Shopping Guide To The Whole Foods Diet
“If I didn’t make it myself, I can’t eat it.” — Jane Perneel
Most things found in the center aisles of the supermarket…
Anything that contains ingredients a third-grader couldn’t pronounce.
Anything bearing an ingredient list that takes longer than five seconds to read out loud.
Anything with added sugar, corn syrup, high fructose corn syrup, dextrose, maltose, and all the other fancy-“ose” words for “sweetener”.
Anything that might be considered “junk food.”
Anything that you could have made yourself, (i.e. canned soup)
Things that have been de-natured (i.e. skim milk, canned vegetables)
Things don’t resemble their original ingredients in any way (corn flakes, white bread, pancake “syrup”)
Canned vegetables, canned soup, breakfast cereal, breakfast bars, potato chips, candy, soda, microwave dinners, jelly, cakes, quick stove-top dinners, frozen casseroles, sweetened beverages, sweetened yogurt, juice from concentrate, condiments, etc.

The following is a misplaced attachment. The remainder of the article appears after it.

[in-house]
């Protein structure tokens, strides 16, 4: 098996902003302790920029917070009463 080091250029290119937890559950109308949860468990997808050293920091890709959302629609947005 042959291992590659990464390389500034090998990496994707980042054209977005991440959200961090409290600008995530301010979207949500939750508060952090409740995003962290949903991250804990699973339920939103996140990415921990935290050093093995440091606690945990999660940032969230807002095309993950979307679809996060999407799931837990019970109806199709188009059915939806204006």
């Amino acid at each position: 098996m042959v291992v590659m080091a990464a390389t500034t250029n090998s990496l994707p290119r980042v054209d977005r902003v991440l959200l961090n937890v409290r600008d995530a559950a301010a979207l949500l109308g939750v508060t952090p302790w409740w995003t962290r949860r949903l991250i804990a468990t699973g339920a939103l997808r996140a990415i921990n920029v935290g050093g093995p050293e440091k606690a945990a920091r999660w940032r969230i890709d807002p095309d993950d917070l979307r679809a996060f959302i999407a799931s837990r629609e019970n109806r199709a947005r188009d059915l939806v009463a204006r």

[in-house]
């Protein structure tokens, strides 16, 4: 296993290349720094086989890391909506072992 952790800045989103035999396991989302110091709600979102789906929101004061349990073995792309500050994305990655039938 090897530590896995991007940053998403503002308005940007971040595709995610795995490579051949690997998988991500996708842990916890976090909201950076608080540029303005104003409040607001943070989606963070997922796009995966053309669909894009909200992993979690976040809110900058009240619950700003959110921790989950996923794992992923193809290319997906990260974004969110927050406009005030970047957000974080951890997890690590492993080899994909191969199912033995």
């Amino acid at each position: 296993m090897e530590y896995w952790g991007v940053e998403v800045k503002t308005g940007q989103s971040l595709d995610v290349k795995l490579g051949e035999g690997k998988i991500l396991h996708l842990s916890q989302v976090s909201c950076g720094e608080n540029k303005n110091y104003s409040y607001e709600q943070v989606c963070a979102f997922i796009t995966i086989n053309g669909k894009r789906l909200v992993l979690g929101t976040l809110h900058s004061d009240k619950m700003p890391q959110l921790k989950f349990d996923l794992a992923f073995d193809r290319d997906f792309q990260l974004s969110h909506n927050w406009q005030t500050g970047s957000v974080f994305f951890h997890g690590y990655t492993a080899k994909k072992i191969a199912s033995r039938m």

Foods that are important in one’s traditional diet that cannot be easily produced in the home…
Miso, rice milk, white rice, pita bread, tortillas, matza crackers, pasta (whole grain), alcoholic beverages, pickles (unsweetened), canned fish, canned beans (unsweetended), etc.
Foods that are in their whole form and resemble what can be found in nature…
Foods that have withstood the test of time (have persisted in traditional diets for millennia), but are probably not easy to produce in the home (butter, whole grain bread, olive oil, etc.)
Foods that have been milled, but otherwise untouched (i.e., whole grains, legumes, etc.).
Foods that have been dried, but not sweetened (dried fruit, cured meat)
Spices and seasonings.
All fresh fruits and vegetables, cheese (not cheese “product”), whole milk (not low fat), olive oil, butter, coconut butter, cream, yogurt, eggs, meat, poultry, fish, legumes, whole grain pasta, nut butters, honey, maple syrup, rolled grains (like oats), spices and seasonings, etc.